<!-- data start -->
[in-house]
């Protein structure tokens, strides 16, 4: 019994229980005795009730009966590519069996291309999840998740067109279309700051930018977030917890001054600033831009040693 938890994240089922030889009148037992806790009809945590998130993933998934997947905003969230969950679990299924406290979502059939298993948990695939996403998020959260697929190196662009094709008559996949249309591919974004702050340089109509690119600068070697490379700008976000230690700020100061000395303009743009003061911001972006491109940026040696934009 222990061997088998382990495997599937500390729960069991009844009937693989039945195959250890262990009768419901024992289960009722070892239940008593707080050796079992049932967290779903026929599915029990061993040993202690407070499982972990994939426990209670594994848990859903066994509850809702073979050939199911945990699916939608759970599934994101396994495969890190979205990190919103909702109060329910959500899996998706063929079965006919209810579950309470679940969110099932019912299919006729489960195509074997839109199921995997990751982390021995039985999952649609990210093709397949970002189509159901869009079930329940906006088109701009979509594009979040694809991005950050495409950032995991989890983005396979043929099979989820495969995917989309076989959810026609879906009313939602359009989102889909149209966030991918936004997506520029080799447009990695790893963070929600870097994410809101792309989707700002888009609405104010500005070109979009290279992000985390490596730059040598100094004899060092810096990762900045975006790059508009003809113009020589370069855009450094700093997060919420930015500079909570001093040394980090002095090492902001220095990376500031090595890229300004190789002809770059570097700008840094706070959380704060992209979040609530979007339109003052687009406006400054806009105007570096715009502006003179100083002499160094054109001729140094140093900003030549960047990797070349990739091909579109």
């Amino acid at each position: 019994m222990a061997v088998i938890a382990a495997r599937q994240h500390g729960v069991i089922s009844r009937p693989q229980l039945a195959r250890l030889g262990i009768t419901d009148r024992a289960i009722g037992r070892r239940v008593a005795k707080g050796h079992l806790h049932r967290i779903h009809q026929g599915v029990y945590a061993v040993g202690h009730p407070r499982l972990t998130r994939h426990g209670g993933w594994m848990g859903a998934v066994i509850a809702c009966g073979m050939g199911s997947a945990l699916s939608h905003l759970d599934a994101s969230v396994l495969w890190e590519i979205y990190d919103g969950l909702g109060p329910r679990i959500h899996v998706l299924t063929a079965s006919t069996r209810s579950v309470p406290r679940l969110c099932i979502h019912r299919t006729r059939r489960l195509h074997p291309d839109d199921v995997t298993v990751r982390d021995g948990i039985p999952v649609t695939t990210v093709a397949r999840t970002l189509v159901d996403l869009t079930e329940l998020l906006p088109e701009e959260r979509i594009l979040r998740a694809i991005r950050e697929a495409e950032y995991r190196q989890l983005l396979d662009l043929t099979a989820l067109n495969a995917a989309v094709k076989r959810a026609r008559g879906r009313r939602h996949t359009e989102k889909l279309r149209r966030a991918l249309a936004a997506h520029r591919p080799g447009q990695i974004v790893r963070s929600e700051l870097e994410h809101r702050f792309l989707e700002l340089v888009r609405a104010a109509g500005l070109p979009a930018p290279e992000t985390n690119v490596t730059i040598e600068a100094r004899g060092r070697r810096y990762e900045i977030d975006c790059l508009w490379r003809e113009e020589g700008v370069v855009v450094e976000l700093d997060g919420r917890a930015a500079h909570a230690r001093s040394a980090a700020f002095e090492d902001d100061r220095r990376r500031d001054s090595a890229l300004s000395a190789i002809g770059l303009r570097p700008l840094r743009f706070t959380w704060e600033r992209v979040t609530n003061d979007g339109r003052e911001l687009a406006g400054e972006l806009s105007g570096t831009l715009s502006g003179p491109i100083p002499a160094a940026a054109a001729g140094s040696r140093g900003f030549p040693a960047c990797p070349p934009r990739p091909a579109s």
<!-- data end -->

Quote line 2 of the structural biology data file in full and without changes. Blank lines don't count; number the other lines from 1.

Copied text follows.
């Protein structure tokens, strides 16, 4: 019994229980005795009730009966590519069996291309999840998740067109279309700051930018977030917890001054600033831009040693 938890994240089922030889009148037992806790009809945590998130993933998934997947905003969230969950679990299924406290979502059939298993948990695939996403998020959260697929190196662009094709008559996949249309591919974004702050340089109509690119600068070697490379700008976000230690700020100061000395303009743009003061911001972006491109940026040696934009 222990061997088998382990495997599937500390729960069991009844009937693989039945195959250890262990009768419901024992289960009722070892239940008593707080050796079992049932967290779903026929599915029990061993040993202690407070499982972990994939426990209670594994848990859903066994509850809702073979050939199911945990699916939608759970599934994101396994495969890190979205990190919103909702109060329910959500899996998706063929079965006919209810579950309470679940969110099932019912299919006729489960195509074997839109199921995997990751982390021995039985999952649609990210093709397949970002189509159901869009079930329940906006088109701009979509594009979040694809991005950050495409950032995991989890983005396979043929099979989820495969995917989309076989959810026609879906009313939602359009989102889909149209966030991918936004997506520029080799447009990695790893963070929600870097994410809101792309989707700002888009609405104010500005070109979009290279992000985390490596730059040598100094004899060092810096990762900045975006790059508009003809113009020589370069855009450094700093997060919420930015500079909570001093040394980090002095090492902001220095990376500031090595890229300004190789002809770059570097700008840094706070959380704060992209979040609530979007339109003052687009406006400054806009105007570096715009502006003179100083002499160094054109001729140094140093900003030549960047990797070349990739091909579109």